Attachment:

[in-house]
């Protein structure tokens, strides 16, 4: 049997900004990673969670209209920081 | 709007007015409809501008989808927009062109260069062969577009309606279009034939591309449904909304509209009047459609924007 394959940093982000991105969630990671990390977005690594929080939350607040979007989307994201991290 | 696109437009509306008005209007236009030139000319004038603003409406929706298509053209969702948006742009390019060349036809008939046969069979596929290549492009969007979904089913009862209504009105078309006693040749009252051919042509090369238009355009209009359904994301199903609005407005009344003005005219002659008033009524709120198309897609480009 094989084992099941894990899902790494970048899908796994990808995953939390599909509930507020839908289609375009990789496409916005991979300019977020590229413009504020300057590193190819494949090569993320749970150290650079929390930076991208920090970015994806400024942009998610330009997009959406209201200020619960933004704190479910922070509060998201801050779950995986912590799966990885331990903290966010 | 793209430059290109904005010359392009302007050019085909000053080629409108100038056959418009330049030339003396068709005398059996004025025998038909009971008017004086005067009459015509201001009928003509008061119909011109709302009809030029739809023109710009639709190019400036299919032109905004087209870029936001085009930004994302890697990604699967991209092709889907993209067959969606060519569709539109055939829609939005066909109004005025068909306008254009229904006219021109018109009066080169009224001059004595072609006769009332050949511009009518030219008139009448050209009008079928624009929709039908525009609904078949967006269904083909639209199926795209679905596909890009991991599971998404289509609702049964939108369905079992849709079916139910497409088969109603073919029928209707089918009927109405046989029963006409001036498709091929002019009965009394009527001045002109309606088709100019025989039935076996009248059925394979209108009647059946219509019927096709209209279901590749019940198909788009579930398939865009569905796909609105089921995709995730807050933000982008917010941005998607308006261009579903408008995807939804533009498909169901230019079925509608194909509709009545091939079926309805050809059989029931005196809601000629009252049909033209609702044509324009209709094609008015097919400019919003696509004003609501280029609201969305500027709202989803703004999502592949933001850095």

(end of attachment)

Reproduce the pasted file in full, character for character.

[in-house]
């Protein structure tokens, strides 16, 4: 049997900004990673969670209209920081 | 709007007015409809501008989808927009062109260069062969577009309606279009034939591309449904909304509209009047459609924007 394959940093982000991105969630990671990390977005690594929080939350607040979007989307994201991290 | 696109437009509306008005209007236009030139000319004038603003409406929706298509053209969702948006742009390019060349036809008939046969069979596929290549492009969007979904089913009862209504009105078309006693040749009252051919042509090369238009355009209009359904994301199903609005407005009344003005005219002659008033009524709120198309897609480009 094989084992099941894990899902790494970048899908796994990808995953939390599909509930507020839908289609375009990789496409916005991979300019977020590229413009504020300057590193190819494949090569993320749970150290650079929390930076991208920090970015994806400024942009998610330009997009959406209201200020619960933004704190479910922070509060998201801050779950995986912590799966990885331990903290966010 | 793209430059290109904005010359392009302007050019085909000053080629409108100038056959418009330049030339003396068709005398059996004025025998038909009971008017004086005067009459015509201001009928003509008061119909011109709302009809030029739809023109710009639709190019400036299919032109905004087209870029936001085009930004994302890697990604699967991209092709889907993209067959969606060519569709539109055939829609939005066909109004005025068909306008254009229904006219021109018109009066080169009224001059004595072609006769009332050949511009009518030219008139009448050209009008079928624009929709039908525009609904078949967006269904083909639209199926795209679905596909890009991991599971998404289509609702049964939108369905079992849709079916139910497409088969109603073919029928209707089918009927109405046989029963006409001036498709091929002019009965009394009527001045002109309606088709100019025989039935076996009248059925394979209108009647059946219509019927096709209209279901590749019940198909788009579930398939865009569905796909609105089921995709995730807050933000982008917010941005998607308006261009579903408008995807939804533009498909169901230019079925509608194909509709009545091939079926309805050809059989029931005196809601000629009252049909033209609702044509324009209709094609008015097919400019919003696509004003609501280029609201969305500027709202989803703004999502592949933001850095």